The logic then followed that reaching a critical mass of women within institutions would without doubt lead to a ‘woman-friendly’ world where more part-time jobs and more flexible work schedules would be made available. Anyone who attended the debate arranged by the European Parliament in London on  2nd March this year, would know that this is not necessarily the case.  Businesswoman Heather McGregor argued that the reason why a lot of women are not represented on boards is because they are not willing to make the tough choices necessary to have a successful career.

Meanwhile, Brian Paddick, Liberal Democrat, argued that ‘daddy months’ (a month or several reserved just for the father, or as in Sweden’s gender neutral legislation, for each parent) should not be included in parental leave because the family needs to be able to make those choices themselves. By comparison Swedish parental leave guarantees that each parent is entitled to half the parental leave and 60 non-transferrable days. Despite this, women in Sweden still take 75 per cent of the total parental leave even though 85 per cent of fathers take some parental leave. The lack of willingness on Paddick’s part to lobby for policies targeted at men’s parenting practices would seem to do little to bring gender equality into lives of women.

Labour candidate Ken Livingstone discussed the difficulties of working women in London to  undertake childcare responsibilities while also having to travel on average 40 minutes to work. He argued, along with all the other candidates, that childcare needs to be more accessible. If combined with Paddick’s promise to introduce a part-time travel card for part-time workers, the situation may at least be improved. However, it does nothing to challenge the role of women as primary caretakers, which is what leads them to take on lower paid part-time jobs in the first place.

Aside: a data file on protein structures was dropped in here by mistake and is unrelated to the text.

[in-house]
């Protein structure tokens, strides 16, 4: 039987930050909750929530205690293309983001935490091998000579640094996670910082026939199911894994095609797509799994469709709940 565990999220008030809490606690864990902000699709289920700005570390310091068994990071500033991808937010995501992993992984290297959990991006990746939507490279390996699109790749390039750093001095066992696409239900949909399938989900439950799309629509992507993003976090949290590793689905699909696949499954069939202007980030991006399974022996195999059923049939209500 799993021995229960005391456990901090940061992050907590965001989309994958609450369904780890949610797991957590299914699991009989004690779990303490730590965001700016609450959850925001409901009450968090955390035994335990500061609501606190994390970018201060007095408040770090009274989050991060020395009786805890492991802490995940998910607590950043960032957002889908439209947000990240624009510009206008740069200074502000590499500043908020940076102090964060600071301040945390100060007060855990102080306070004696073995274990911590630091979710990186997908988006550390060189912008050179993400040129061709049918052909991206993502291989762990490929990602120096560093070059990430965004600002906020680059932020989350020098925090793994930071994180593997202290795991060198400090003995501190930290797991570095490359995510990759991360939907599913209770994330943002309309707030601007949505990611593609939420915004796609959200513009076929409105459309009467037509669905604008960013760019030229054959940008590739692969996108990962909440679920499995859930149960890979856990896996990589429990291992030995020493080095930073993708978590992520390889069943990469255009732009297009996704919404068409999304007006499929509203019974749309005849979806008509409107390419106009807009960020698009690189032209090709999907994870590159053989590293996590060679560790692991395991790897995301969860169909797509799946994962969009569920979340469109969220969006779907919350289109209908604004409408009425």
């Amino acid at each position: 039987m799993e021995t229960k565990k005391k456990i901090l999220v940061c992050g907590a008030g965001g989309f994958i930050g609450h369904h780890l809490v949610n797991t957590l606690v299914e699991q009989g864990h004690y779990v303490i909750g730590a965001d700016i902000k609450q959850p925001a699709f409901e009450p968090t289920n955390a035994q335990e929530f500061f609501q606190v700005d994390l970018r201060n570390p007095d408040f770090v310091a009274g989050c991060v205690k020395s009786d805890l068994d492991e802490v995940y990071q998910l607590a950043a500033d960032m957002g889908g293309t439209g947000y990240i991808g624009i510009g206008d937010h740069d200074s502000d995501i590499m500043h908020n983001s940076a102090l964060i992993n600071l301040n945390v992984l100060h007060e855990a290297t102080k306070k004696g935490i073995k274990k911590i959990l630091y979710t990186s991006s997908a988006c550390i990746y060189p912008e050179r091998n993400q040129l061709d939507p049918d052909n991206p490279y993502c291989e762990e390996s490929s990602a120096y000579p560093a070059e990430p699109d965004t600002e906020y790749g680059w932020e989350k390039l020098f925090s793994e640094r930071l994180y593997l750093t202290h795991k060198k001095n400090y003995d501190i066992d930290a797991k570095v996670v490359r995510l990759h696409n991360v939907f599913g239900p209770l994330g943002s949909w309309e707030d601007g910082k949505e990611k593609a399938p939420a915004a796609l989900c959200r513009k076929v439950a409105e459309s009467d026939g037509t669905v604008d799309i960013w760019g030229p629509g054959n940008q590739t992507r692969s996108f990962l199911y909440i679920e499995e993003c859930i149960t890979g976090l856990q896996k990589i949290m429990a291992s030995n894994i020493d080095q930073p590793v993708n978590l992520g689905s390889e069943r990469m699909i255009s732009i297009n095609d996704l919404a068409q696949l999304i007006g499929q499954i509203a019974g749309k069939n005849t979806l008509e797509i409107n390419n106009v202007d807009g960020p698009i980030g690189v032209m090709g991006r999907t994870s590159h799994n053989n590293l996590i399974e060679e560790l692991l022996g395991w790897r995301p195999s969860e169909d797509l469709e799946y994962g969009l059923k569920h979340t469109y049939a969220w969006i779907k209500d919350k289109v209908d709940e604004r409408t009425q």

The seeming unwillingness to include men in the debate put the candidates in a position where they tried to address one half of the issues they spoke about while completely neglecting the other. Trying to frame working mothers and women in part-time as the issue does little to address the underlying structures in society that continue to put women, rather than men, in the position in part-time, low status and low earning jobs. In order to fully address women’s issues and come with helpful policy suggestions the candidates need to address women not as separate from the rest of society, but as a part of the structure in which men and women co-exist.

Linnea Sandström is an MSc student in Gender, Policy and Inequalities at the Gender Institute. Having graduated in June 2011 with an MA in Social Sciences (Politics) from the University of Glasgow she is now exploring citizenship issues and how to bring together feminist theory and policy. She is also a member of the Engenderings editorial collective.